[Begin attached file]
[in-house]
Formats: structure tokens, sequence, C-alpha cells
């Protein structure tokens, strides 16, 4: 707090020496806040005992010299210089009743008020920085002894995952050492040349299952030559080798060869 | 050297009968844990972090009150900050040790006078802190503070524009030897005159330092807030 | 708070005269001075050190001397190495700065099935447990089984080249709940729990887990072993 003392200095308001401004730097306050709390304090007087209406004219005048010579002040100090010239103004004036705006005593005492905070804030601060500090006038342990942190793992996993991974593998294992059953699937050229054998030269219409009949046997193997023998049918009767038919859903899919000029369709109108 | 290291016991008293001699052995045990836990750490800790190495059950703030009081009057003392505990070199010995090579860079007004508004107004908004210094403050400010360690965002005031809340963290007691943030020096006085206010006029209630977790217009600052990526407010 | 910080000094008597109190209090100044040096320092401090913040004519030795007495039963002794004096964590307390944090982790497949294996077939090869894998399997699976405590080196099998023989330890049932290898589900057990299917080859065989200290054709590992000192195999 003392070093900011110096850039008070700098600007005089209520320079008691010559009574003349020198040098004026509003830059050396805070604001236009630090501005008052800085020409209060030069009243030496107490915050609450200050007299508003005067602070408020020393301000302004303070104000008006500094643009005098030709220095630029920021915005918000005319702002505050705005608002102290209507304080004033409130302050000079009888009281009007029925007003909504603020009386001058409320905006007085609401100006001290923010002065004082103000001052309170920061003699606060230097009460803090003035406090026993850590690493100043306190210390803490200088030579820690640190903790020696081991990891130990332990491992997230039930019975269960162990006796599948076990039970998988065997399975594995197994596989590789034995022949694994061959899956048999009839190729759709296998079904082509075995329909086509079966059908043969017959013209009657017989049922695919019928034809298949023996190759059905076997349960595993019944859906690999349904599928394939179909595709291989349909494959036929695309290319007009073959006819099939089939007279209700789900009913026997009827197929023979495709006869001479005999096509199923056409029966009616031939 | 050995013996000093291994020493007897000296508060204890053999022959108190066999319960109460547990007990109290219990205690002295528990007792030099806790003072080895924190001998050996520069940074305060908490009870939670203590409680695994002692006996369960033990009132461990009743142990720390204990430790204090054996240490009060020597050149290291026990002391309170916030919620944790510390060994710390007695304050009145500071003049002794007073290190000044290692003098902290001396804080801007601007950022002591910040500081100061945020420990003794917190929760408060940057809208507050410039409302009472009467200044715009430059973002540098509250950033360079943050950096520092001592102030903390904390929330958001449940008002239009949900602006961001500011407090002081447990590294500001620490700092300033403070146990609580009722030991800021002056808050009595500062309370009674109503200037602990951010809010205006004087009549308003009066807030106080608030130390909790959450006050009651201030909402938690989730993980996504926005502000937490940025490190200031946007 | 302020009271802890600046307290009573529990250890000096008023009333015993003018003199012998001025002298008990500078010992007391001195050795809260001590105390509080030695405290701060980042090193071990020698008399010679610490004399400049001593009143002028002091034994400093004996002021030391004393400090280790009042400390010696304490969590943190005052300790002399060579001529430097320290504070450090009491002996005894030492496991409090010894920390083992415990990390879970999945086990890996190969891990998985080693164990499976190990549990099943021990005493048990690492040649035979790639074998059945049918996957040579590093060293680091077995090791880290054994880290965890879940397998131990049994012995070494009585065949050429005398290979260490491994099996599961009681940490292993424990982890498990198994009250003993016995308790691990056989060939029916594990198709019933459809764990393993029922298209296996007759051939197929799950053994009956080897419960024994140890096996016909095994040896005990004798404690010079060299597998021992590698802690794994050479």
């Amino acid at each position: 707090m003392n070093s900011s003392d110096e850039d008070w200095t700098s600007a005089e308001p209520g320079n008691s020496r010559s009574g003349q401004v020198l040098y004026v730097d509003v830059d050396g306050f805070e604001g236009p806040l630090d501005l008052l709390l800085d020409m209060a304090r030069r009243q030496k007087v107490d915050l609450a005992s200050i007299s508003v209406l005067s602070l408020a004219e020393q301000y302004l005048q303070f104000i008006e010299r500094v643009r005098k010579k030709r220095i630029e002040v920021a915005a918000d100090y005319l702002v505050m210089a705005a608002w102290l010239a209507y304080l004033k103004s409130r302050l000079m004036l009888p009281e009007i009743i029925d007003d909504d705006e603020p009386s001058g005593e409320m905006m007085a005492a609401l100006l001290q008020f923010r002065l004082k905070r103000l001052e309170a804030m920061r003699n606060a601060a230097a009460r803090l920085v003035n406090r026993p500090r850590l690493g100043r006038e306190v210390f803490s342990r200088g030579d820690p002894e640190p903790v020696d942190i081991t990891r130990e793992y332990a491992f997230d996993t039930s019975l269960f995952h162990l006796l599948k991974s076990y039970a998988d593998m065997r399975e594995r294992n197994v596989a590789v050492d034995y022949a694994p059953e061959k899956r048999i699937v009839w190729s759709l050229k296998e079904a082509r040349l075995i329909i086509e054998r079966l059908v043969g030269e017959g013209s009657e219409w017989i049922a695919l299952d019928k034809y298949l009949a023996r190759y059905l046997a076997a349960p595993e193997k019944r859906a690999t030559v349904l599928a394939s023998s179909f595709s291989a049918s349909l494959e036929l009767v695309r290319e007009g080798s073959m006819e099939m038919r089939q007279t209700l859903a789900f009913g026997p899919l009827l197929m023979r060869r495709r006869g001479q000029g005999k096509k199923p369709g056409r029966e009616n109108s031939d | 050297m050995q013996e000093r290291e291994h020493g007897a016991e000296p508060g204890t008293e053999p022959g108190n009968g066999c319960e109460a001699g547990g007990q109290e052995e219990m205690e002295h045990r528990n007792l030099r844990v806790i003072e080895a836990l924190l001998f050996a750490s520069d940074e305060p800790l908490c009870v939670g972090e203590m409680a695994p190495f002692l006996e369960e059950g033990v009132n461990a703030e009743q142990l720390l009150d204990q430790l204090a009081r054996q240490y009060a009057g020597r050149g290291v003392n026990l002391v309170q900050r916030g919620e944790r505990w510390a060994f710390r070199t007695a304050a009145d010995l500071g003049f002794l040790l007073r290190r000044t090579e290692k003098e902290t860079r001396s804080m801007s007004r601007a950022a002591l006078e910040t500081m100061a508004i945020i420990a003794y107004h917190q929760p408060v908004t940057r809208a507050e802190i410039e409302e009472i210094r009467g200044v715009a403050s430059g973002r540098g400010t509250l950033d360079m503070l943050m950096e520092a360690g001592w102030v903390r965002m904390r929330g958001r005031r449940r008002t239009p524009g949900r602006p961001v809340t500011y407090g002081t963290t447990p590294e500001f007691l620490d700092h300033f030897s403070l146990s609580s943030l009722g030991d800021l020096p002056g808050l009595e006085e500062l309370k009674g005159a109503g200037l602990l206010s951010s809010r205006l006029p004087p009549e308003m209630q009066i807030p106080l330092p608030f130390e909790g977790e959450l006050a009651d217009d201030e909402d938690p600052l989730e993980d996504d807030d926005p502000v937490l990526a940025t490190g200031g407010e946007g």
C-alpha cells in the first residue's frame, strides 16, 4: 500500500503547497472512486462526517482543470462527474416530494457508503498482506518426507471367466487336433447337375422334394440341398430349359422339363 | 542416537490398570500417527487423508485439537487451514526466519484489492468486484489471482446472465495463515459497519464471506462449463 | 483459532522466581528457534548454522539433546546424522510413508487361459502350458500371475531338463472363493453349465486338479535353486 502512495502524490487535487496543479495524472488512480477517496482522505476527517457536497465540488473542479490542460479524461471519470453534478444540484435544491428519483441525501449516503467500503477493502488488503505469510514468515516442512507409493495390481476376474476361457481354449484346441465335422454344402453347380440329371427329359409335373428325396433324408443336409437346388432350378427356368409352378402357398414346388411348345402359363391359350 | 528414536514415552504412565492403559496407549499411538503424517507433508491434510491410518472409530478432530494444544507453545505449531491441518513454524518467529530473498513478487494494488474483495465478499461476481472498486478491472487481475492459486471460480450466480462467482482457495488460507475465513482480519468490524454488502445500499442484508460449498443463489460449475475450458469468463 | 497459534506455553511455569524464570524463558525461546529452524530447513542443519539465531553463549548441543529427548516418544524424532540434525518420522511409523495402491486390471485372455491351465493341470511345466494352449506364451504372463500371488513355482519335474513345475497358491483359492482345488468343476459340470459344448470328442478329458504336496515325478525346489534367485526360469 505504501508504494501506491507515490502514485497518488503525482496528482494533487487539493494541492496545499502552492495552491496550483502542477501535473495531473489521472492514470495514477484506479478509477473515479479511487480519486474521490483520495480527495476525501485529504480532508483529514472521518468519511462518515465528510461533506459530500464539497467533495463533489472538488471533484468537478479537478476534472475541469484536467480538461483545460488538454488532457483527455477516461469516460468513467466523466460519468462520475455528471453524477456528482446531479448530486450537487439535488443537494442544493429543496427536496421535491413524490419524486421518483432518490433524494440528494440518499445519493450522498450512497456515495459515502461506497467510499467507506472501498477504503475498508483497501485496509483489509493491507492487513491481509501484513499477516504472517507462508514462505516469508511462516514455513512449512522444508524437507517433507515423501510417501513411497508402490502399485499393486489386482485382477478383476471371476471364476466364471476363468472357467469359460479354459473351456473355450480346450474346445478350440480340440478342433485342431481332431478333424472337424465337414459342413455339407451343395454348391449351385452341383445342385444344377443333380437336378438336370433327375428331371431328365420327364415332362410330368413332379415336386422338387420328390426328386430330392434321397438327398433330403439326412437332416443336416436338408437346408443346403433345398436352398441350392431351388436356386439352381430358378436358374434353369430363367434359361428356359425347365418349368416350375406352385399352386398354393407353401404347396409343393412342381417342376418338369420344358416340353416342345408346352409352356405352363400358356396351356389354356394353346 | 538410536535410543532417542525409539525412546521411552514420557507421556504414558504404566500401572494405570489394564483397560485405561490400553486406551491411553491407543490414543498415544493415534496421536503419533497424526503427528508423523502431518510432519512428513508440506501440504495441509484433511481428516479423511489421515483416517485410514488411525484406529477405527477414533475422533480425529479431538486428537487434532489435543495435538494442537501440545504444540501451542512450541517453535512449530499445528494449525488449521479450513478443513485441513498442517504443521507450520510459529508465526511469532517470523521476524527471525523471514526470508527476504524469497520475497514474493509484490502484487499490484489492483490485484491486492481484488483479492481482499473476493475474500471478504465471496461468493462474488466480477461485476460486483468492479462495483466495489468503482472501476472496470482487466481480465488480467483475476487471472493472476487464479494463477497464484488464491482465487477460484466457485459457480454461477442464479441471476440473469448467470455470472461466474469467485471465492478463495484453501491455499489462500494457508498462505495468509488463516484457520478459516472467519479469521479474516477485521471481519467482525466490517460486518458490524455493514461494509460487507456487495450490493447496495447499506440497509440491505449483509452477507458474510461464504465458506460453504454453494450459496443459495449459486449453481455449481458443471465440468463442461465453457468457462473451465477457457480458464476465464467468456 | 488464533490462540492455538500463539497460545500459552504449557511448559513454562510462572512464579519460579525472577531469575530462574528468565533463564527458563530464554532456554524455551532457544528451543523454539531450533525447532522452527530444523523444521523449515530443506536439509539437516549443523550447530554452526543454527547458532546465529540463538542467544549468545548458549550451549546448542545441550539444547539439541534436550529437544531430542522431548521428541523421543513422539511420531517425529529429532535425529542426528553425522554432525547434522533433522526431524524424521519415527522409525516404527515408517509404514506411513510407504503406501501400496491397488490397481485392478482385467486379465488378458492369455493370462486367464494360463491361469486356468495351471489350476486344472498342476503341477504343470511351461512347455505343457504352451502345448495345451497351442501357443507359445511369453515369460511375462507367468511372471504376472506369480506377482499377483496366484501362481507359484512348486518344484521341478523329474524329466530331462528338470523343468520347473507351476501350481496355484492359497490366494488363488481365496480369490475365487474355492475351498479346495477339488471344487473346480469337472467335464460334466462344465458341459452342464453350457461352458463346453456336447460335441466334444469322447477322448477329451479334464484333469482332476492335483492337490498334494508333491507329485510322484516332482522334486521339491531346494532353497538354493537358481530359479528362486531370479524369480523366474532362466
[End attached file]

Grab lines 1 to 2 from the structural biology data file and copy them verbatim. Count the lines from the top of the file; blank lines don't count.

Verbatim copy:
[in-house]
Formats: structure tokens, sequence, C-alpha cells